Past participles may also be used as adjectives, just as they can in English. You will usually not find these adjectives listed separately in your dictionary; you are responsible for recognizing them as participles functioning as adjectives, and for using the dictionary entry for the infinitive form of the verb to look up their meaning.
Das Fenster ist geschlossen.
The window is closed.
ein gekochtes Ei
a boiled egg
The first example should not be confused with the present perfect tense. Keep in mind that the verb schließen uses haben as a helping verb, not sein, to form present perfect tense. Since it is grammatically (and sensibly) impossible to read this as a verb, it is apparently being used as an adjective; it tells you the condition of the window, not what is happening to it.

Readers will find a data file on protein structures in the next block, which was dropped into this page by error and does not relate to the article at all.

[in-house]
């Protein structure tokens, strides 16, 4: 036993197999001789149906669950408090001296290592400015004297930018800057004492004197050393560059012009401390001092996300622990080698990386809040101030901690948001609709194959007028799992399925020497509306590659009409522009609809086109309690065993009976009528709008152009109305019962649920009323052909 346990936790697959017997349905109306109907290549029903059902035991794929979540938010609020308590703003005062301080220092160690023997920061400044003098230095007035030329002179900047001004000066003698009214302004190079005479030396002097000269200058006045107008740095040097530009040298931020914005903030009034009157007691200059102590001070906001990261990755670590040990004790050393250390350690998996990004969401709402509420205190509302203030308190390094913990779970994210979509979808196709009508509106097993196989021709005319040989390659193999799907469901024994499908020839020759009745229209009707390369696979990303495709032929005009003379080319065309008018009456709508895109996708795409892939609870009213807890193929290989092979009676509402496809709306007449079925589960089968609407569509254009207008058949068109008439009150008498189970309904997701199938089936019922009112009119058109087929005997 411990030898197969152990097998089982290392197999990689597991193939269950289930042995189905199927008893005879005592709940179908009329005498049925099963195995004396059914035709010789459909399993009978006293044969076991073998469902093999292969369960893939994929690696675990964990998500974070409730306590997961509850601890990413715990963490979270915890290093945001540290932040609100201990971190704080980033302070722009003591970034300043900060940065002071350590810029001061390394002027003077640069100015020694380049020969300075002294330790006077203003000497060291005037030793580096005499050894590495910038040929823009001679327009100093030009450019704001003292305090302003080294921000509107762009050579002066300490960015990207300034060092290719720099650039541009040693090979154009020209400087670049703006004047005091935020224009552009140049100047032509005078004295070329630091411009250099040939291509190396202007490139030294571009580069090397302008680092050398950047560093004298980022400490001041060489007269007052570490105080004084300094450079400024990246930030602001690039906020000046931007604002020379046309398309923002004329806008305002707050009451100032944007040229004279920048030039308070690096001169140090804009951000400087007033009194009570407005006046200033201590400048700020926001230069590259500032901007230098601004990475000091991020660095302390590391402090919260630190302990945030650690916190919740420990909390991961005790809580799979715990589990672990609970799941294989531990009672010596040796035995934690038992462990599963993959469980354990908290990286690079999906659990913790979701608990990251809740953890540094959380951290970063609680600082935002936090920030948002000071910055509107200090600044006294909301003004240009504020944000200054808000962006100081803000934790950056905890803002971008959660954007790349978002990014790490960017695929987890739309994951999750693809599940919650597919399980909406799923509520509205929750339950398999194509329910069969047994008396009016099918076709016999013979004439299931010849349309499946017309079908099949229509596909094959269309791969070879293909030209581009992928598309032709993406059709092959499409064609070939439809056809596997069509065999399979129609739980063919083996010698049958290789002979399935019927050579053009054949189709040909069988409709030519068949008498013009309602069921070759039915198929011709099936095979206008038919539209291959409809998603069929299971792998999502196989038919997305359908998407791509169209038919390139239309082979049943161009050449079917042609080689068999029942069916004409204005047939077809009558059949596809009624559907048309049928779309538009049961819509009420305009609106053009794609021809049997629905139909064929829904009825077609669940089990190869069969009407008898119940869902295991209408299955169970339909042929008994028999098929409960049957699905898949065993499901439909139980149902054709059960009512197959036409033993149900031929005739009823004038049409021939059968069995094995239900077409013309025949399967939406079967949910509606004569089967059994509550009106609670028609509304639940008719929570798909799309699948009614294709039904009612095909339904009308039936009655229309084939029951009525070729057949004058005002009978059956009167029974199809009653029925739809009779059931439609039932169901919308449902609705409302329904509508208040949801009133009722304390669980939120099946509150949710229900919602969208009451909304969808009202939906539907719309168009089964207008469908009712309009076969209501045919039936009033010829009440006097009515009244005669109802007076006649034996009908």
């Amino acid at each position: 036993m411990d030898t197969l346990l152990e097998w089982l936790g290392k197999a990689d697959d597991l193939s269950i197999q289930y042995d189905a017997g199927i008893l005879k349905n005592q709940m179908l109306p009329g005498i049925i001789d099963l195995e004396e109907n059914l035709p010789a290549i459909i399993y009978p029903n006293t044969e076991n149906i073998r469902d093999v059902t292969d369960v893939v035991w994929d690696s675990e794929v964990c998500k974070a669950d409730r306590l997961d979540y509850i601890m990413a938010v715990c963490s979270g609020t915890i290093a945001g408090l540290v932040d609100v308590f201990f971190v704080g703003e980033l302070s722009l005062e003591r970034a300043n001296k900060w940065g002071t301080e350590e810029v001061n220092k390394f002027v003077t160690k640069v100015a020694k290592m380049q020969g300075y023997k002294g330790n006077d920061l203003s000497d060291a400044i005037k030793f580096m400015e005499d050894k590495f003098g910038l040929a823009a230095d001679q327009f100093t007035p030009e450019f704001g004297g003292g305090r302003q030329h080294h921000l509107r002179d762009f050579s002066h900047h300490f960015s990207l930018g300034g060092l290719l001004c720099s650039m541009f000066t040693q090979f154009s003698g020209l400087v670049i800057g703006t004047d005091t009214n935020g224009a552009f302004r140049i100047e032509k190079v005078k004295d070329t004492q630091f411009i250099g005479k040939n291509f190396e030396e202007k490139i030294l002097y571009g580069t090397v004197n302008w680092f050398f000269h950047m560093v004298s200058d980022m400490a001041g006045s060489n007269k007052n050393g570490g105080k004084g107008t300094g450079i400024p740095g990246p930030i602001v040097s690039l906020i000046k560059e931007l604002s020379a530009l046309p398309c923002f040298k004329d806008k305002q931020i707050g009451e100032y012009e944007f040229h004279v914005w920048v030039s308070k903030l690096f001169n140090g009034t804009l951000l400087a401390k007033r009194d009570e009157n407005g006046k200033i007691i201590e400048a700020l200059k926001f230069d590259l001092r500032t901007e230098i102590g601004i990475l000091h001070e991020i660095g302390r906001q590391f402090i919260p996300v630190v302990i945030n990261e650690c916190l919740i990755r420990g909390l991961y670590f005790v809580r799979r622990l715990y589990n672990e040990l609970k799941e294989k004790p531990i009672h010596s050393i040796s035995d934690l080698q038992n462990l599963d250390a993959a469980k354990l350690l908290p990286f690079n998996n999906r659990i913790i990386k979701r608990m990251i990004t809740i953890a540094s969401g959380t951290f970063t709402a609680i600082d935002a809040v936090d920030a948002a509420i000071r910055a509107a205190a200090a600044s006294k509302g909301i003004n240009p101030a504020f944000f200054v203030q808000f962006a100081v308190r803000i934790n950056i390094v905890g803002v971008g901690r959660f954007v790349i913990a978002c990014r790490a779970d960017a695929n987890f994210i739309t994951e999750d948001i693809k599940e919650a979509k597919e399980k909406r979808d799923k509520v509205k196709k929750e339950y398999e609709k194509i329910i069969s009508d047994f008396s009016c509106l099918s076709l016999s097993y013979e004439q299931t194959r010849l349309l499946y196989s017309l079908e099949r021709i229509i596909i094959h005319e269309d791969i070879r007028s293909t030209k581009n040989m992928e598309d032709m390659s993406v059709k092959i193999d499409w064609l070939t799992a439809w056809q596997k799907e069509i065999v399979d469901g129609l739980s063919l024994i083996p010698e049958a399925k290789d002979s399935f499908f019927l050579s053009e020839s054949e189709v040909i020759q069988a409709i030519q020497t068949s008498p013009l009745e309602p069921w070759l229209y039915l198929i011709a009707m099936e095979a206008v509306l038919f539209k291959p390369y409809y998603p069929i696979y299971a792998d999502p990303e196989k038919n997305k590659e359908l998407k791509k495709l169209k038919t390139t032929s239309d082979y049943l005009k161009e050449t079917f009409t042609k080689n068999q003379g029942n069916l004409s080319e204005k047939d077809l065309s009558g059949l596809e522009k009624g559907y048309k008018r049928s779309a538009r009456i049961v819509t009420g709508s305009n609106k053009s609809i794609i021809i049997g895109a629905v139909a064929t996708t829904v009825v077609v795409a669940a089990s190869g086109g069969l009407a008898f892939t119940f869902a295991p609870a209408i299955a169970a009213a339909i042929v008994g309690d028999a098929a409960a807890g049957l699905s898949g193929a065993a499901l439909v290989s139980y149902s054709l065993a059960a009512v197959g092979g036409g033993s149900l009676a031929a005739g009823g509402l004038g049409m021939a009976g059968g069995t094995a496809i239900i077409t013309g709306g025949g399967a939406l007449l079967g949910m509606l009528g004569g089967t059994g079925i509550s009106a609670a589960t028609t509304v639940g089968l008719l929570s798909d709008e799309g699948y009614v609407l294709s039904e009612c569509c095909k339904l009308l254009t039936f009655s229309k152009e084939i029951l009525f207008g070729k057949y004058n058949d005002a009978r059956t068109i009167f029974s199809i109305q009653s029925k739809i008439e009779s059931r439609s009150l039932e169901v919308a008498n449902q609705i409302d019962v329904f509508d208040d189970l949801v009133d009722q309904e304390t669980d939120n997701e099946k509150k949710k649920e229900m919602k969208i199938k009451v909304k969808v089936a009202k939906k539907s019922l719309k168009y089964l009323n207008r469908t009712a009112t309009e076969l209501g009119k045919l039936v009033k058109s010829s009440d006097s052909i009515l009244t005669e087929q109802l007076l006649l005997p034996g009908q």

Past participles may also be used as adjectival nouns.
As you learned in Unit 4, you can recognize adjectival nouns from their normal noun capitalization and syntax position, but with the addition of an appropriate adjective ending. Thus, for example, in nominative case:
das Geschriebene (from schreiben – to write)
[literally:] the written / [usually:] that which was written / [or:] what was written
das Gesagte (from sagen – to say)
[literally:] the said / [usually:] that which was said / [or:] what was said
In the next example, you should recognize nouns formed from the verbs fangen and sagen:
Der Gefangene entnahm dem Gesagten, daß es spät war.
The prisoner gathered from what was said that it was late.